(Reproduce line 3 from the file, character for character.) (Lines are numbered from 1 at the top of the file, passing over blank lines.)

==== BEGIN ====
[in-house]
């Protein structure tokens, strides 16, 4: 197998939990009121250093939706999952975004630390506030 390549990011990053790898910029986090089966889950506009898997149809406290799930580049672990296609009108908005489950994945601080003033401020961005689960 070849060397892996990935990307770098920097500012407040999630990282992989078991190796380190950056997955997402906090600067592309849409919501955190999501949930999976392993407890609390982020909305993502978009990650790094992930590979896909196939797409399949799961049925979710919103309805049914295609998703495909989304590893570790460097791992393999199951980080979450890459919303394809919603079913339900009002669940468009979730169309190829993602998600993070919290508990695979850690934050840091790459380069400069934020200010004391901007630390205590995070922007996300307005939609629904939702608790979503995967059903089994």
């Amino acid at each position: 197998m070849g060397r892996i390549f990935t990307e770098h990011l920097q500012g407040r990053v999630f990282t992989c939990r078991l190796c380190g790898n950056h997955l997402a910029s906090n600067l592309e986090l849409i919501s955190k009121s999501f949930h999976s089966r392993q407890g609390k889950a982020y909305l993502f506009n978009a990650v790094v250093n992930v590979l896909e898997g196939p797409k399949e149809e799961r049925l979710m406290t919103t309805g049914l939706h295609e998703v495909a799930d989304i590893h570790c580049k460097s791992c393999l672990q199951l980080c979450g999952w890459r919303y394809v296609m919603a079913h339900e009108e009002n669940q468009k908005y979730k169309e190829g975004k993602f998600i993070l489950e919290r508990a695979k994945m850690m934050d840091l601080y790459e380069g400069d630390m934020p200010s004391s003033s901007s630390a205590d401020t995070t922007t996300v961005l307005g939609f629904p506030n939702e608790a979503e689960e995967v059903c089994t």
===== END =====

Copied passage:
């Amino acid at each position: 197998m070849g060397r892996i390549f990935t990307e770098h990011l920097q500012g407040r990053v999630f990282t992989c939990r078991l190796c380190g790898n950056h997955l997402a910029s906090n600067l592309e986090l849409i919501s955190k009121s999501f949930h999976s089966r392993q407890g609390k889950a982020y909305l993502f506009n978009a990650v790094v250093n992930v590979l896909e898997g196939p797409k399949e149809e799961r049925l979710m406290t919103t309805g049914l939706h295609e998703v495909a799930d989304i590893h570790c580049k460097s791992c393999l672990q199951l980080c979450g999952w890459r919303y394809v296609m919603a079913h339900e009108e009002n669940q468009k908005y979730k169309e190829g975004k993602f998600i993070l489950e919290r508990a695979k994945m850690m934050d840091l601080y790459e380069g400069d630390m934020p200010s004391s003033s901007s630390a205590d401020t995070t922007t996300v961005l307005g939609f629904p506030n939702e608790a979503e689960e995967v059903c089994t």